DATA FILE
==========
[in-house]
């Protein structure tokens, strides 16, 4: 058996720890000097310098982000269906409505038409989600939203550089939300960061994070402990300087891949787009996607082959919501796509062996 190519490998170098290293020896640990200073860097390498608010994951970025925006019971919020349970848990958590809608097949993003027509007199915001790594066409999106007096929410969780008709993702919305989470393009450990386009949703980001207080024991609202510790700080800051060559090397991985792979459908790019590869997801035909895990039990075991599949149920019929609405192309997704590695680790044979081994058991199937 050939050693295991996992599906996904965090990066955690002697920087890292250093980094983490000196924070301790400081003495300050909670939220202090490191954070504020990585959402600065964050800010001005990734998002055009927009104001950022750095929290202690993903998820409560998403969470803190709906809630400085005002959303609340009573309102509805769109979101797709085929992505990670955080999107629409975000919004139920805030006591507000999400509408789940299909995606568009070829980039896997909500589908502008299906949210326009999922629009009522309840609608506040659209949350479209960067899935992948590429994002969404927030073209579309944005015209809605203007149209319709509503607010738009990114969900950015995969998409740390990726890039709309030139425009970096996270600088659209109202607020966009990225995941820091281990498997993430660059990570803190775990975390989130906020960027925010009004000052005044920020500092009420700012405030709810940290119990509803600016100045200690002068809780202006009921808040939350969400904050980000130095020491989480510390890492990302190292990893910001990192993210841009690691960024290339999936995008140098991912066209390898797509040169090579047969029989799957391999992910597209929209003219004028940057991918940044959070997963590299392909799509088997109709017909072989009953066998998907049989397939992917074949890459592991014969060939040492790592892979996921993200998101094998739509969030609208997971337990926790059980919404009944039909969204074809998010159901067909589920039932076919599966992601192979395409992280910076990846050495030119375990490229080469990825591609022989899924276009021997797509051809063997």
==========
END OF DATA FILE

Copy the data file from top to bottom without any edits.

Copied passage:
[in-house]
């Protein structure tokens, strides 16, 4: 058996720890000097310098982000269906409505038409989600939203550089939300960061994070402990300087891949787009996607082959919501796509062996 190519490998170098290293020896640990200073860097390498608010994951970025925006019971919020349970848990958590809608097949993003027509007199915001790594066409999106007096929410969780008709993702919305989470393009450990386009949703980001207080024991609202510790700080800051060559090397991985792979459908790019590869997801035909895990039990075991599949149920019929609405192309997704590695680790044979081994058991199937 050939050693295991996992599906996904965090990066955690002697920087890292250093980094983490000196924070301790400081003495300050909670939220202090490191954070504020990585959402600065964050800010001005990734998002055009927009104001950022750095929290202690993903998820409560998403969470803190709906809630400085005002959303609340009573309102509805769109979101797709085929992505990670955080999107629409975000919004139920805030006591507000999400509408789940299909995606568009070829980039896997909500589908502008299906949210326009999922629009009522309840609608506040659209949350479209960067899935992948590429994002969404927030073209579309944005015209809605203007149209319709509503607010738009990114969900950015995969998409740390990726890039709309030139425009970096996270600088659209109202607020966009990225995941820091281990498997993430660059990570803190775990975390989130906020960027925010009004000052005044920020500092009420700012405030709810940290119990509803600016100045200690002068809780202006009921808040939350969400904050980000130095020491989480510390890492990302190292990893910001990192993210841009690691960024290339999936995008140098991912066209390898797509040169090579047969029989799957391999992910597209929209003219004028940057991918940044959070997963590299392909799509088997109709017909072989009953066998998907049989397939992917074949890459592991014969060939040492790592892979996921993200998101094998739509969030609208997971337990926790059980919404009944039909969204074809998010159901067909589920039932076919599966992601192979395409992280910076990846050495030119375990490229080469990825591609022989899924276009021997797509051809063997």